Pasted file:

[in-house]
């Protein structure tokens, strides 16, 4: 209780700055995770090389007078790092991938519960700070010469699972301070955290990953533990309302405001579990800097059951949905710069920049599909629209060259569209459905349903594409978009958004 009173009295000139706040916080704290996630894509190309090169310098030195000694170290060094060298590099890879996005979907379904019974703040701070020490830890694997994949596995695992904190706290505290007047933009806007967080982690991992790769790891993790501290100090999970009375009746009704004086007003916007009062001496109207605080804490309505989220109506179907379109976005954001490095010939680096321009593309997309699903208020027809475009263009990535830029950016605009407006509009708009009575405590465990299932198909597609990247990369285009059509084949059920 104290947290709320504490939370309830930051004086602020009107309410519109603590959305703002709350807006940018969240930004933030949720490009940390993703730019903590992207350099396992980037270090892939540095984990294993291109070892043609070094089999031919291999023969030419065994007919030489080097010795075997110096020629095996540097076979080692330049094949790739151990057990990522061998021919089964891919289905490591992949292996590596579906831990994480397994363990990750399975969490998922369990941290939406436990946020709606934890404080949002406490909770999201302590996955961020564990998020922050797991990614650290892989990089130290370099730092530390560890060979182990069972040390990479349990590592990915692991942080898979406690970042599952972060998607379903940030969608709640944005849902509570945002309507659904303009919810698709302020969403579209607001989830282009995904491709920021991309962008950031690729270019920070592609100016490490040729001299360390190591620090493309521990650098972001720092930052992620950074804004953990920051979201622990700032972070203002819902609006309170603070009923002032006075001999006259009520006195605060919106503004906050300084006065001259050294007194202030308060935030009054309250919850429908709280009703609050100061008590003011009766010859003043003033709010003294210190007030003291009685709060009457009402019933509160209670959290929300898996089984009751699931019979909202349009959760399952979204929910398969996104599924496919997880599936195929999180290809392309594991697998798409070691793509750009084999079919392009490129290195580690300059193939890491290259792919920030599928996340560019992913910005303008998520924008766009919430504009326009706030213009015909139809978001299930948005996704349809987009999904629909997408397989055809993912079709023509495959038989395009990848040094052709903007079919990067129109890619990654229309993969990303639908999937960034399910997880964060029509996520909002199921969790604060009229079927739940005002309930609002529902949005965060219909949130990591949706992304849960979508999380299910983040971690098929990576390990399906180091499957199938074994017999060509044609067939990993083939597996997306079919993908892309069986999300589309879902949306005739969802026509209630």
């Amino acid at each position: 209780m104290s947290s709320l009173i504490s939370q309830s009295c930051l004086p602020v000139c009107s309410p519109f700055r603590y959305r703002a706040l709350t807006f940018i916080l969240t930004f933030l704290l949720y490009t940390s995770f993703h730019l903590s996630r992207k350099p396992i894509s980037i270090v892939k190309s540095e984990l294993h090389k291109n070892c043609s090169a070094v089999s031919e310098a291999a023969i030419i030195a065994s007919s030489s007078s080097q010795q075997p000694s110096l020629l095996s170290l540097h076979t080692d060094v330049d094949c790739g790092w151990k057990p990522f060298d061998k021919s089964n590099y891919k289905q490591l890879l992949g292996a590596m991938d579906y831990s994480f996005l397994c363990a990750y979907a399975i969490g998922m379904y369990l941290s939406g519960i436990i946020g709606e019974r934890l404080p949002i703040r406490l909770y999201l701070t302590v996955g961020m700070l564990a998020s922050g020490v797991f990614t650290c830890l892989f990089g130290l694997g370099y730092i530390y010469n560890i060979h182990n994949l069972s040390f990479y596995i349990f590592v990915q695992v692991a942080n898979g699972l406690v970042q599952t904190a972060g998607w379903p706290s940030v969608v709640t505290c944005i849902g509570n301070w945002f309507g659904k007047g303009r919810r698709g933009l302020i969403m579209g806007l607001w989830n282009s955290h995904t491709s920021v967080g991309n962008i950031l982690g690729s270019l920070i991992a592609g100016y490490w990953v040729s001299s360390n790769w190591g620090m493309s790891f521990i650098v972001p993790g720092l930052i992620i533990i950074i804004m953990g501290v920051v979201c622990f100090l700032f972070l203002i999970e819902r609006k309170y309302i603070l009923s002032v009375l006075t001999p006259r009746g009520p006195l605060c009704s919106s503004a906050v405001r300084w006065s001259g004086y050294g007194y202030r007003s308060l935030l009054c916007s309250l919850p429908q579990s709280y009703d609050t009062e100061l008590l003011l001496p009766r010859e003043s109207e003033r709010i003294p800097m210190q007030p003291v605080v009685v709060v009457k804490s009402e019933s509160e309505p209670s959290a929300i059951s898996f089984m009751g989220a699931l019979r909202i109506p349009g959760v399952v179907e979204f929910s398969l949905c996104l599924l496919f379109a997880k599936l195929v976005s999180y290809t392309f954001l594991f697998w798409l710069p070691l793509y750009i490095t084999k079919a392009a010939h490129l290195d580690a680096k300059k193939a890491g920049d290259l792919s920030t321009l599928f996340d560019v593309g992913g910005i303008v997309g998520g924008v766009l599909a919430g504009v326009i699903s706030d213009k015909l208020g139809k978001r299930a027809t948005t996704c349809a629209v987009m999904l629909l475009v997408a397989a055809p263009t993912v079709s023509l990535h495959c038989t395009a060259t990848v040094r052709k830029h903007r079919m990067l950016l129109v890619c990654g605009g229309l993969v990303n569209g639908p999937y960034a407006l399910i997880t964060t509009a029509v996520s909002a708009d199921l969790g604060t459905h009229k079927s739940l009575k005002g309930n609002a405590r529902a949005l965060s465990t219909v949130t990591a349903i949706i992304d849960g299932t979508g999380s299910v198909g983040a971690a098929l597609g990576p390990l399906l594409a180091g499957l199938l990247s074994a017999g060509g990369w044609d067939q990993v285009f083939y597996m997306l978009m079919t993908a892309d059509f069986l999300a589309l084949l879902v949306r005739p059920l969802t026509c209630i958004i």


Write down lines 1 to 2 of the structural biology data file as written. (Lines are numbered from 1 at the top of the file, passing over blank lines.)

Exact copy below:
[in-house]
């Protein structure tokens, strides 16, 4: 209780700055995770090389007078790092991938519960700070010469699972301070955290990953533990309302405001579990800097059951949905710069920049599909629209060259569209459905349903594409978009958004 009173009295000139706040916080704290996630894509190309090169310098030195000694170290060094060298590099890879996005979907379904019974703040701070020490830890694997994949596995695992904190706290505290007047933009806007967080982690991992790769790891993790501290100090999970009375009746009704004086007003916007009062001496109207605080804490309505989220109506179907379109976005954001490095010939680096321009593309997309699903208020027809475009263009990535830029950016605009407006509009708009009575405590465990299932198909597609990247990369285009059509084949059920 104290947290709320504490939370309830930051004086602020009107309410519109603590959305703002709350807006940018969240930004933030949720490009940390993703730019903590992207350099396992980037270090892939540095984990294993291109070892043609070094089999031919291999023969030419065994007919030489080097010795075997110096020629095996540097076979080692330049094949790739151990057990990522061998021919089964891919289905490591992949292996590596579906831990994480397994363990990750399975969490998922369990941290939406436990946020709606934890404080949002406490909770999201302590996955961020564990998020922050797991990614650290892989990089130290370099730092530390560890060979182990069972040390990479349990590592990915692991942080898979406690970042599952972060998607379903940030969608709640944005849902509570945002309507659904303009919810698709302020969403579209607001989830282009995904491709920021991309962008950031690729270019920070592609100016490490040729001299360390190591620090493309521990650098972001720092930052992620950074804004953990920051979201622990700032972070203002819902609006309170603070009923002032006075001999006259009520006195605060919106503004906050300084006065001259050294007194202030308060935030009054309250919850429908709280009703609050100061008590003011009766010859003043003033709010003294210190007030003291009685709060009457009402019933509160209670959290929300898996089984009751699931019979909202349009959760399952979204929910398969996104599924496919997880599936195929999180290809392309594991697998798409070691793509750009084999079919392009490129290195580690300059193939890491290259792919920030599928996340560019992913910005303008998520924008766009919430504009326009706030213009015909139809978001299930948005996704349809987009999904629909997408397989055809993912079709023509495959038989395009990848040094052709903007079919990067129109890619990654229309993969990303639908999937960034399910997880964060029509996520909002199921969790604060009229079927739940005002309930609002529902949005965060219909949130990591949706992304849960979508999380299910983040971690098929990576390990399906180091499957199938074994017999060509044609067939990993083939597996997306079919993908892309069986999300589309879902949306005739969802026509209630």